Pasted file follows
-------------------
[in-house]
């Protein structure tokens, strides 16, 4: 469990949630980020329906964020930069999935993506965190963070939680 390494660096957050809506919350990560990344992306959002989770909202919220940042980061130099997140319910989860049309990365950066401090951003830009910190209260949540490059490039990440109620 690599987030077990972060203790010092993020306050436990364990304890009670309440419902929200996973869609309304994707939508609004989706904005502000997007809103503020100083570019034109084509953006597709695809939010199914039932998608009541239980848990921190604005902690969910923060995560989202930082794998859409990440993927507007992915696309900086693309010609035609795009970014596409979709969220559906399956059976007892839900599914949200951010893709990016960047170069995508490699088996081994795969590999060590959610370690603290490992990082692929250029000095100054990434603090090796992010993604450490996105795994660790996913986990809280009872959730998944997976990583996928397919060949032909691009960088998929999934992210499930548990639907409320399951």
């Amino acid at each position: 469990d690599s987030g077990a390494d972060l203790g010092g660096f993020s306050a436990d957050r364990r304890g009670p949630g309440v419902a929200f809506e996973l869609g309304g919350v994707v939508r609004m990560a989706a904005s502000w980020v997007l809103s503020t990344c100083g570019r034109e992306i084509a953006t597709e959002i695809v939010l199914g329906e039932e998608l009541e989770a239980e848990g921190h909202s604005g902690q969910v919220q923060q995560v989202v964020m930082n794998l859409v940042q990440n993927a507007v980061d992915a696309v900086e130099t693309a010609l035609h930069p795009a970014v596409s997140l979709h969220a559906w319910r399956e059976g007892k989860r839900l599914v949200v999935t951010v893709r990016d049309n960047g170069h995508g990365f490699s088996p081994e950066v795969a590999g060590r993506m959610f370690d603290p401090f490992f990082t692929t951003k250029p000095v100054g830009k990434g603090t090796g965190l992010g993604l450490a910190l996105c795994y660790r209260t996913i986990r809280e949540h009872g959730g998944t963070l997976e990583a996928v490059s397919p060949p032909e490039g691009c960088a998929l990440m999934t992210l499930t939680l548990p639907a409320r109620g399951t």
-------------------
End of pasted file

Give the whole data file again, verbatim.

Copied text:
[in-house]
């Protein structure tokens, strides 16, 4: 469990949630980020329906964020930069999935993506965190963070939680 390494660096957050809506919350990560990344992306959002989770909202919220940042980061130099997140319910989860049309990365950066401090951003830009910190209260949540490059490039990440109620 690599987030077990972060203790010092993020306050436990364990304890009670309440419902929200996973869609309304994707939508609004989706904005502000997007809103503020100083570019034109084509953006597709695809939010199914039932998608009541239980848990921190604005902690969910923060995560989202930082794998859409990440993927507007992915696309900086693309010609035609795009970014596409979709969220559906399956059976007892839900599914949200951010893709990016960047170069995508490699088996081994795969590999060590959610370690603290490992990082692929250029000095100054990434603090090796992010993604450490996105795994660790996913986990809280009872959730998944997976990583996928397919060949032909691009960088998929999934992210499930548990639907409320399951």
């Amino acid at each position: 469990d690599s987030g077990a390494d972060l203790g010092g660096f993020s306050a436990d957050r364990r304890g009670p949630g309440v419902a929200f809506e996973l869609g309304g919350v994707v939508r609004m990560a989706a904005s502000w980020v997007l809103s503020t990344c100083g570019r034109e992306i084509a953006t597709e959002i695809v939010l199914g329906e039932e998608l009541e989770a239980e848990g921190h909202s604005g902690q969910v919220q923060q995560v989202v964020m930082n794998l859409v940042q990440n993927a507007v980061d992915a696309v900086e130099t693309a010609l035609h930069p795009a970014v596409s997140l979709h969220a559906w319910r399956e059976g007892k989860r839900l599914v949200v999935t951010v893709r990016d049309n960047g170069h995508g990365f490699s088996p081994e950066v795969a590999g060590r993506m959610f370690d603290p401090f490992f990082t692929t951003k250029p000095v100054g830009k990434g603090t090796g965190l992010g993604l450490a910190l996105c795994y660790r209260t996913i986990r809280e949540h009872g959730g998944t963070l997976e990583a996928v490059s397919p060949p032909e490039g691009c960088a998929l990440m999934t992210l499930t939680l548990p639907a409320r109620g399951t």